Liposuction of the calves and ankles is the gold standard for treating large calves and ankles, and it usually produces great results. Liposuction can reduce calf size and contour the lower leg if you have bulky calves or ankles owing to excess fat. Liposuction in the calf area aids in fat reduction and skin tightening. This operation just removes extra fat from the calves and is best used to define the contours of the calves around the knees and ankles. Additional operations will be required if the patient is concerned about big calves as a result of hypertrophied muscle tissue.
This has a one-week recuperation period and is more expensive than nonsurgical treatments, but the effects are more predictable, you'll notice them sooner, and the fat that's sucked out is gone for good. Expect to be out of duty for roughly a week.
Calf Reduction by Muscle Resection
Muscle resection is one form of plastic surgery for adjusting the shape of the lower leg. A part of the gastrocnemius muscle in the calves is removed during this invasive plastic surgery. Muscle excision is the most invasive and dramatic of all calf reduction surgeries, with mixed results. Some studies have found that removing a section of the muscle does not affect athletic abilities, while others have found that patients' ability to walk is temporarily impaired and that scarring is uncomfortable.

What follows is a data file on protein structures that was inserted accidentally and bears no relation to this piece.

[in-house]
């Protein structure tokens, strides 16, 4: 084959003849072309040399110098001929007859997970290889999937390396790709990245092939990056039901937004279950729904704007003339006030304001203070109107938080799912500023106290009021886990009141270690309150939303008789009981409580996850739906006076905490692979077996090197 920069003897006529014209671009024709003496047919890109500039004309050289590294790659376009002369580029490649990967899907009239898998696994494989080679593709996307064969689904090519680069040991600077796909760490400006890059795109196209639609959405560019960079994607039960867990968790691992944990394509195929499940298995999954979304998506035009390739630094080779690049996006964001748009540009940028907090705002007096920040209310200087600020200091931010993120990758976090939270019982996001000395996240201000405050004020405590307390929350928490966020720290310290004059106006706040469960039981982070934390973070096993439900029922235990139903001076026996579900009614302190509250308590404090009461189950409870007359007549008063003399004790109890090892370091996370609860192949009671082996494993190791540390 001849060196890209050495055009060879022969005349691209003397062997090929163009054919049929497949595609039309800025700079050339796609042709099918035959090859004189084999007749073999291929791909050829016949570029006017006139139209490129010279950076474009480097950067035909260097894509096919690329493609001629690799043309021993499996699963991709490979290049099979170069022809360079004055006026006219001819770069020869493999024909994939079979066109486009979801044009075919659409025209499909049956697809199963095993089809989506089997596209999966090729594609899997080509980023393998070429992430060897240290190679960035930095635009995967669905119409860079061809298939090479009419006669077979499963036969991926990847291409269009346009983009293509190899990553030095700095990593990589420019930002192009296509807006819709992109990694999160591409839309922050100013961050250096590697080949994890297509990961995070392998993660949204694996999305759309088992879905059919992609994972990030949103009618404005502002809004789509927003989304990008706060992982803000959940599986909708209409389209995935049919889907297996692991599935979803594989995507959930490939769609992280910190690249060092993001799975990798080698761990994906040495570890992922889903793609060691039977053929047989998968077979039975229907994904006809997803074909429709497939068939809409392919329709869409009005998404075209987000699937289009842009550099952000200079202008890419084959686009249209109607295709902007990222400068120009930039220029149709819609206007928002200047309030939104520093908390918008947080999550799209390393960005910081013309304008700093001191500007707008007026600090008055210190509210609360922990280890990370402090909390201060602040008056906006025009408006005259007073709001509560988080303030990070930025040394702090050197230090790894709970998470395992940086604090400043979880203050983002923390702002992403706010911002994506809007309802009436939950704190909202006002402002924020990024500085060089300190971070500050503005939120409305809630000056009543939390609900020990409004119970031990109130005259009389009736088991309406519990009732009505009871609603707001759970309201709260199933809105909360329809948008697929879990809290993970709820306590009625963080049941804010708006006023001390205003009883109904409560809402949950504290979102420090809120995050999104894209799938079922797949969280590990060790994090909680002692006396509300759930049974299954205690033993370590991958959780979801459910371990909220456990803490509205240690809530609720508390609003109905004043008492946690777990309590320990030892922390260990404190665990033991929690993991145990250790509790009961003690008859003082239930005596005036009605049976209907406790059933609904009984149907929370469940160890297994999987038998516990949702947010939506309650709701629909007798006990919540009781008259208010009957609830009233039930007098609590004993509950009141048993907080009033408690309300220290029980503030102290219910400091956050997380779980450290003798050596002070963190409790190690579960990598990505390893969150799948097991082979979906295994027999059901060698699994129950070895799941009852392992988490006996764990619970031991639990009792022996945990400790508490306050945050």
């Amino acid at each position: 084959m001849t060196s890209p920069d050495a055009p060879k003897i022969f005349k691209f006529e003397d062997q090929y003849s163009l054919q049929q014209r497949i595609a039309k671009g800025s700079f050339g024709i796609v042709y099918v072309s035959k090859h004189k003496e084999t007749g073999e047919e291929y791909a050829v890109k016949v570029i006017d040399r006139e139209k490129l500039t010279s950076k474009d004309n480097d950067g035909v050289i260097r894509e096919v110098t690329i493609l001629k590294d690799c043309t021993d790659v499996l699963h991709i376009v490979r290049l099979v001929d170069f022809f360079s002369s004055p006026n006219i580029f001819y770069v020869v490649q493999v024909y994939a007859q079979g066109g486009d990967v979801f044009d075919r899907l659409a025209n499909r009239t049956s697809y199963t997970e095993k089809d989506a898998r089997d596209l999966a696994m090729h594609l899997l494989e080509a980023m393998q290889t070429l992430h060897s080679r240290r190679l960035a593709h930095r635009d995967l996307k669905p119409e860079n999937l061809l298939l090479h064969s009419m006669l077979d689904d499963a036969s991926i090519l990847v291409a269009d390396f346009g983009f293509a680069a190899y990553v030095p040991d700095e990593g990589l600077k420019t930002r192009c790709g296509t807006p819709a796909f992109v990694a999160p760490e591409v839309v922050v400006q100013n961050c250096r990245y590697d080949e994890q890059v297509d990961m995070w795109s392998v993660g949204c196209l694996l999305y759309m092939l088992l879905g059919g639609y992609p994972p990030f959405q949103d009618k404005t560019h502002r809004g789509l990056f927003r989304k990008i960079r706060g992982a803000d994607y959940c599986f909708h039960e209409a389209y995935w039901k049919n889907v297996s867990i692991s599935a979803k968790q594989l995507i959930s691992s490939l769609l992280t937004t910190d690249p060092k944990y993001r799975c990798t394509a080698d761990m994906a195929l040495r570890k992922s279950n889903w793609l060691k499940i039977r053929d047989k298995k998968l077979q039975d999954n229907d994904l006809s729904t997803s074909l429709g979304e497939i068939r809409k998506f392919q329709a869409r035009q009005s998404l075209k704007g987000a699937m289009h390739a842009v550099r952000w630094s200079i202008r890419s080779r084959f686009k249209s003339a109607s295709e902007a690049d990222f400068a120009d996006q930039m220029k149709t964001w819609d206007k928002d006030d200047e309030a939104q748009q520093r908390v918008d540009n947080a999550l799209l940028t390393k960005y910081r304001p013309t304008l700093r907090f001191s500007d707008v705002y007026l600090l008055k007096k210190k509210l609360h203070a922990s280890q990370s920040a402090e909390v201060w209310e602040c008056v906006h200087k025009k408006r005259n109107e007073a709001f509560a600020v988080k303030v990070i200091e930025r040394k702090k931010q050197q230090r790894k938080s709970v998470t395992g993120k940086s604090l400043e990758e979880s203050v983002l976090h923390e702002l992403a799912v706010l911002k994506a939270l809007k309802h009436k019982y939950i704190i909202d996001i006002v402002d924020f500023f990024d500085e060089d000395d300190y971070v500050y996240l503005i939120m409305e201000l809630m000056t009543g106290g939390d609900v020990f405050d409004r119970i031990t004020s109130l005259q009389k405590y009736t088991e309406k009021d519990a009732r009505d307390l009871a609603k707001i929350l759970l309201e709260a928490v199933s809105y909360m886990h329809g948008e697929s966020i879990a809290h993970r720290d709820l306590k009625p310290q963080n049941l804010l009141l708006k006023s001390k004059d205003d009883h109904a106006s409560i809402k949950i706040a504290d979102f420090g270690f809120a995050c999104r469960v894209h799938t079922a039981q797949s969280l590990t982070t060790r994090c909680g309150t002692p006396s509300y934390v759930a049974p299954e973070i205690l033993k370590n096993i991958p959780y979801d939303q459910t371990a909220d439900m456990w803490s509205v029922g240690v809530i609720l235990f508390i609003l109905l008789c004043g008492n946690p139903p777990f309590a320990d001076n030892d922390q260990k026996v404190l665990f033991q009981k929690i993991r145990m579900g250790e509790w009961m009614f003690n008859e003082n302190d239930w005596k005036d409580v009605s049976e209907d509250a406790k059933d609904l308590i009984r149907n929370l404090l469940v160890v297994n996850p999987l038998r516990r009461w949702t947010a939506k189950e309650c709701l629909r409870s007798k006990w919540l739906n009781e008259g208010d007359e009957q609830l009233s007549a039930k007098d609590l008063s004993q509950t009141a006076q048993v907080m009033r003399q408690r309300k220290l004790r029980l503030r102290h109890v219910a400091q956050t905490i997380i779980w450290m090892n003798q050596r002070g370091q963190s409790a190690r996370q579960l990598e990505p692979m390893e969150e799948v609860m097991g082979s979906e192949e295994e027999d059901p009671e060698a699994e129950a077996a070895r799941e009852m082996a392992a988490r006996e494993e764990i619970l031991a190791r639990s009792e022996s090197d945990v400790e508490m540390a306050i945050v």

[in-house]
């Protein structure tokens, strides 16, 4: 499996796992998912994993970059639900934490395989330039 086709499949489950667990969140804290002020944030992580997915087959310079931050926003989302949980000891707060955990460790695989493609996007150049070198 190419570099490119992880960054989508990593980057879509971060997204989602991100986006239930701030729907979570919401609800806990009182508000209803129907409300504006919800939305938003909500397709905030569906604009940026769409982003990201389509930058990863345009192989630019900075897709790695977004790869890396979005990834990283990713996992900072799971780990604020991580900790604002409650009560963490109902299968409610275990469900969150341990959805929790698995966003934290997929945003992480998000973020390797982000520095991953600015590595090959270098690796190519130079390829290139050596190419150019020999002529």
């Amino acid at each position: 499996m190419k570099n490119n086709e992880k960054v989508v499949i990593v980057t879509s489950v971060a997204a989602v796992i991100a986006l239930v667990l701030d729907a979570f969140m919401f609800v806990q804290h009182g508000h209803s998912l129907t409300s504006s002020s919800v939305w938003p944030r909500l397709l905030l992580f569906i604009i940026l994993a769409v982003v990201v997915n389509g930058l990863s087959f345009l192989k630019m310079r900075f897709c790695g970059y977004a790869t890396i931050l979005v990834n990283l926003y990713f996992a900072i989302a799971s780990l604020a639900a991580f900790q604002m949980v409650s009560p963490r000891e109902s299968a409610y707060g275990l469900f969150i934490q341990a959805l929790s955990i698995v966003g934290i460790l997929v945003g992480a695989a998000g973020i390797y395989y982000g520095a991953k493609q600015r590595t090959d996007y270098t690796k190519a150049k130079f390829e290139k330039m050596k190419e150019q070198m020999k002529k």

Muscle resectioning is an option if your major issue is a bulky (hypertrophic) calf muscle rather than extra fat. To minimize the size of your calves, your surgeon will make the first incision behind the knee and gently remove muscle fibers while avoiding nerves. The effects of this procedure are permanent and irreversible.
It can take up to six weeks to recover following partial muscle removal. As you recuperate from the more intrusive procedures, expect to rest and avoid walking. To assist recovery and prevent swelling, you may need to wear elastic or compression socks.
Calf Reduction by Selective Nerve Blocking
Selective nerve blocking can be used to diminish calf muscles. Calf neurectomy is a minimally invasive surgical treatment that includes removing nerves that govern the calf muscles. The lower leg muscles begin to atrophy and shrink as the calf muscles receive fewer signals to flex.
Because the only incisions are behind the knee, this technique is considered minimally invasive. It severs nerves to allow the calf muscles to atrophy, eventually slimming thick calves. Accidental injury to nearby nerves, which can impede calf function, is the most dangerous associated with neurectomy. Because this is a permanent operation, thoroughly assess the risks and possibilities for knee joint pain before proceeding.
Calf Reduction by Botox Injections